Multi-channel Analysis of Surface Waves (MASW) is very popular for its ease of acquisition and production of 2D Vs sections quickly, typically to depths of 10-20 m (see image). Passive MASW is also becoming popular and works by measuring the Earth’s low frequency background noise over minutes or even hours and can resolve Vs to depths of over 100 m on a quiet site. MASW surveys are commonly undertaken using the same field layout as for P- and S-wave seismic refraction, which provide complementary information for only a small additional cost.
A second, related, technique, Continuous Surface Wave (CSW) analysis, uses a small vibrator source to propagate seismic energy at a range of frequencies into the ground. Typically, 1D plots of shear modulus (G) vs depth can be generated for multiple locations along a profile, usually to depths of 10-30 m. Once a field crew gets going, individual 1D profiles take only minutes to acquire.
Due to low acquisition cost, time effectiveness, and user-friendly software, non-expert users of surface wave methods are becoming increasingly common. However, surface wave methods present a complex problem as the solution is non-unique (i.e., several Vs models can reproduce the observed data). Poor quality results represent wasted time and money; data processing should be carried out by an experienced trained operative who can select the most appropriate method and parameters to obtain a geologically realistic result.
RIL has many years’ commercial experience of a variety of surface wave methods and can advise on any aspect of these methods. For a free initial consultation please contact us.
Drones: innovative deployment for geophysical sensors?
Airborne acquisition of geophysical data is not a new concept. Large-scale airbornegeophysical surveys via airplane or helicopter have been commonplace since the 1960s.
Drones have the potential to fill the gap between low resolution but expensive aircraft surveys and high resolution but labour-intensive ground-based surveys. Geophysical surveys often cover 10s of line kilometres, taking days to complete. Using a drone flying at ~20 km/hr, could reduce the time to just a few hours. Such automated efficiency has already enabled recent breakthroughs in LiDAR and photogrammetry surveying (see picture).
Unfortunately, it is not as simple as mounting existing sensors onto a drone and flying off into the sunset. Geophysical sensors are designed to be operated near to the ground surface. Despite new developments in terrain following, flying a sensor below a drone within ~1 m of the ground is not currently practicable or safe. Payload limitations currently preclude the use of heavier sensors without severely restricting flight time. Instrument noise from drone rotors means that sensors should be suspended well below the drone itself; however, this can reduce data quality as the sensor may not fly upright. UK drone laws are also a limiting factor, especially in built-up areas, with drone-based GPR suffering from a ‘doublejeopardy’ of two tightly regulated technologies.
Despite these constraints, serviceable droneacquired geophysical surveys are already possible. There has been a recent explosion of commercial magnetometry surveys via drone, with associated sensors and software quickly being developed. Other methods may follow closely behind, with drone-based EM and GPR sensors already commercially available. Additionally, potential for new applications of existing methods (e.g., the use of drone-deployed GPR for bathymetry) is already being realised.
Drone technology is developing at a terrific speed and may soon address many of the existing problems for geophysical surveys over difficult or difficult access terrain. As technology improves, expert opinion should be sought about sensor capabilities and modes of deployment; if it sounds too good to be true, it probably is! Nevertheless, drones will increasingly play a key part in optimising geophysical data collection. Please contact us for a free consultation to discuss your options.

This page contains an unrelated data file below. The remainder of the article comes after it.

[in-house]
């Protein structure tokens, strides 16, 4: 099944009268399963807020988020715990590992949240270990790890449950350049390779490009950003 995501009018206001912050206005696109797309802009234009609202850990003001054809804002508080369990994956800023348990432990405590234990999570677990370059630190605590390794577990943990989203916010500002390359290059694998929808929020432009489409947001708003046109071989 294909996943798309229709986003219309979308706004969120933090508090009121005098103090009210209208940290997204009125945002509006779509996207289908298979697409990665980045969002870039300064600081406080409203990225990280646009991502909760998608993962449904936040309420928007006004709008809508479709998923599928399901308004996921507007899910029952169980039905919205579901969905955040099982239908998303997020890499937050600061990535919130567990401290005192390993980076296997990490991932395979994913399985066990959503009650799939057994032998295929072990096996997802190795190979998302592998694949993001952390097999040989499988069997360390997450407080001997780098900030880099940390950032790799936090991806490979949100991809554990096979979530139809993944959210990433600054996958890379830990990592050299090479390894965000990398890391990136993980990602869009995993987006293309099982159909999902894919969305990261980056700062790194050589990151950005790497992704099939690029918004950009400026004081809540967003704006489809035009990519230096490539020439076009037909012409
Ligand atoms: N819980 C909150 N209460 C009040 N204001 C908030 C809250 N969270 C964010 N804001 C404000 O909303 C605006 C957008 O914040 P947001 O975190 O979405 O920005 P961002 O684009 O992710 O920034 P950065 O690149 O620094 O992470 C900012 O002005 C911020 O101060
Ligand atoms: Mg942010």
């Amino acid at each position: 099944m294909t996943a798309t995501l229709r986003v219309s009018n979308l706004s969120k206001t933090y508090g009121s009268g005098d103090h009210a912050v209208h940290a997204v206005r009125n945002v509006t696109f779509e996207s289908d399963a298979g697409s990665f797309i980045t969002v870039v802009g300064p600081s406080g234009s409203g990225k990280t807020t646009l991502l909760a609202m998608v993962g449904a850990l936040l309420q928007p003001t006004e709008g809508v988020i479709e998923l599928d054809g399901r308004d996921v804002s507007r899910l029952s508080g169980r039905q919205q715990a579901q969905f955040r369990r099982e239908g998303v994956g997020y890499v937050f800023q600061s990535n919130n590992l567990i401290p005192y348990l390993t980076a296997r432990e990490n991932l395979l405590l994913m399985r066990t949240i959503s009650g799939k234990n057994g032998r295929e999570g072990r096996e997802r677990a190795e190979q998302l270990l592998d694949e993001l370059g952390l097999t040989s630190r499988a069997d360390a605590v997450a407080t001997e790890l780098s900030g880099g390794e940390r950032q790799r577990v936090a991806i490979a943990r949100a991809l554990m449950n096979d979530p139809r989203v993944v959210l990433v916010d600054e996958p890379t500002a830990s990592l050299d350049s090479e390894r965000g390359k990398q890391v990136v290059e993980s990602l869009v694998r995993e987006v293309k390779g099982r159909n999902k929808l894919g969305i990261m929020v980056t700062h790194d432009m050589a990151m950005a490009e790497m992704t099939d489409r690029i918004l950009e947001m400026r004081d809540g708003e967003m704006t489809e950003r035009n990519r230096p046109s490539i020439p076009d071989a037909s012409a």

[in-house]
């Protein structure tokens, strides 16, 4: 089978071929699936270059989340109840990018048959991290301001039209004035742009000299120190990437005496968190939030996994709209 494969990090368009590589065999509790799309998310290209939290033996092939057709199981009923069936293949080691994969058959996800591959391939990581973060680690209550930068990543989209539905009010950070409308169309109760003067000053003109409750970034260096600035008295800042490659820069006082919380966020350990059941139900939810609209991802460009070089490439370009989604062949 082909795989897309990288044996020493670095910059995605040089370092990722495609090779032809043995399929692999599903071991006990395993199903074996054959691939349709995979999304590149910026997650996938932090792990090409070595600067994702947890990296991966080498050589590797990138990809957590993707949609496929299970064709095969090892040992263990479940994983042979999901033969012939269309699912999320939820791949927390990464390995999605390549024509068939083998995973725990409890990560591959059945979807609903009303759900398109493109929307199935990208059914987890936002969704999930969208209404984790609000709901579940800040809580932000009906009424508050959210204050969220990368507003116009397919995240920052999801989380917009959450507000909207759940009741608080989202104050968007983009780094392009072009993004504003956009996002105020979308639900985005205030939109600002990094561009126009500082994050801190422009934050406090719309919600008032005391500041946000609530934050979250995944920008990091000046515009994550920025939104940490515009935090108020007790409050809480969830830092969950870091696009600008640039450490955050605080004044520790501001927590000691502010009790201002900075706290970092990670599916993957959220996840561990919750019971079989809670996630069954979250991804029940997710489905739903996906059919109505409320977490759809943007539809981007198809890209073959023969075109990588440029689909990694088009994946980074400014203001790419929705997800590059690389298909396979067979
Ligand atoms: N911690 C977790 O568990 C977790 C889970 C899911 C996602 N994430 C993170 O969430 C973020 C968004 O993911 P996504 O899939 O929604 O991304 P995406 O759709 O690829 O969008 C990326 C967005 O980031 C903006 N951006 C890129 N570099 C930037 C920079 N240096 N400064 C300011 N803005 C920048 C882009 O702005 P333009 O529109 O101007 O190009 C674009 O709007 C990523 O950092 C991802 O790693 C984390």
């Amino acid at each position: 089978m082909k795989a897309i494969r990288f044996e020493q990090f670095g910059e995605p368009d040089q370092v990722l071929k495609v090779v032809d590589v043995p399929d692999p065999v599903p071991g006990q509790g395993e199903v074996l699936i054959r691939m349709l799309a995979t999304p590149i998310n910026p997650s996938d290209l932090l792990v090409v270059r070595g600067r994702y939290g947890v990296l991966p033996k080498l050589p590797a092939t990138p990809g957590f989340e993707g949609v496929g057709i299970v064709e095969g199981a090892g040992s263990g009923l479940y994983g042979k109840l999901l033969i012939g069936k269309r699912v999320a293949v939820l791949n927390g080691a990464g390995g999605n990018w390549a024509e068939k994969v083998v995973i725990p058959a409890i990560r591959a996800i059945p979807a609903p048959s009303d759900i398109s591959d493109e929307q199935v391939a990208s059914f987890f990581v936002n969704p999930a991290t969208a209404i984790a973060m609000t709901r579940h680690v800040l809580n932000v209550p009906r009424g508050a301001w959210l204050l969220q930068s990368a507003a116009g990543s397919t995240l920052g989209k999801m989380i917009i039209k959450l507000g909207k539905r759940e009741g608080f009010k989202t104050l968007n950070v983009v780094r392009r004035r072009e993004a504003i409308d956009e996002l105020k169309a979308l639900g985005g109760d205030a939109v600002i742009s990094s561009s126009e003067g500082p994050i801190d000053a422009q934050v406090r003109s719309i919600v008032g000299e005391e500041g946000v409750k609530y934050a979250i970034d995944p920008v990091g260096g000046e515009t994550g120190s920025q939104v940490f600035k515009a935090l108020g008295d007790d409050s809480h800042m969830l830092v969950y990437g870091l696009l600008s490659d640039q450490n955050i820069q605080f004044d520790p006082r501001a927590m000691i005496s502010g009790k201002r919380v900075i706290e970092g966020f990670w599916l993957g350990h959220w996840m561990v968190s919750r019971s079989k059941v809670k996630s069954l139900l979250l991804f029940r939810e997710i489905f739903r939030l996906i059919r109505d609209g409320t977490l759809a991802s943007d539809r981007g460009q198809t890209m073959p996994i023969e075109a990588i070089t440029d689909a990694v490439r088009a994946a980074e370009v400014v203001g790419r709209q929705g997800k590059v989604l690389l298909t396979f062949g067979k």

Optimising intrusive investigations with geophysical methods
Geophysical surveying can quickly define the optimal locations of later intrusive testing, often reducing the amount for extensive intrusive works. The rapid data collection often results in a significant cost saving.
Another key benefit of a combined survey is that early geophysical results are used to make informed decisions on the intrusive locations, and are also used to constrain the geophysical outputs, producing a fully integrated ground model.
RIL have recently completed a large infrastructure project that tested numerous geophysical and intrusive techniques. This included the integration of seismic reflection, refraction, MASW, ERT, VETEM, and EM, with borehole, VSP, wireline and CPT datasets.
Five top tips for using geophysical techniques effectively
From over 40 years’ personal experience of engineering geophysics internationally, these five top tips will help to ensure a successful outcome to any environmental and engineering geophysics investigation:
- Ensure each geophysical survey is professionally designed with an appropriate technical specification using complementary methods where possible.
- Commission a competent geophysical contractor to acquire in accordance with the specification and have their work supervised as appropriate by a suitably qualified Engineering Geophysicist.
- Have the data analysed to maximise their value to aid appropriate interpretation.
- Constrain the geophysical interpretations where possible with appropriate intrusive techniques to provide the ground truth.
- Provide a suitably detailed report that addresses a client’s requirements clearly and concisely
Watch out for more details on each of these topics in our subsequent newsletters.
Weekly Volcanic Activity Report
The Smithsonian Volcanic Program (SVP) publish a weekly report with the active volcanic activity around the globe. There are currently 47 volcanoes with ongoing eruptive activity of some sort (i.e., lava flows, explosions, pyroclastic flows, lahars, lava domes, and gas emissions). The map illustrates only volcanoes (red triangles) where a significant change in their behaviour has been reported to the SVP, including a rise of the alert level, or a volcanic ash advisory being released, during last week. There are three new activity reports compared with the previous week (Piton de la Fournaise, Nevados de Chillan, and Bulusan). Other volcanoes with ongoing eruptions include the well-known Mt. Etna, Stromboli, Erebus, Popocatepetl, and Yasur, among others.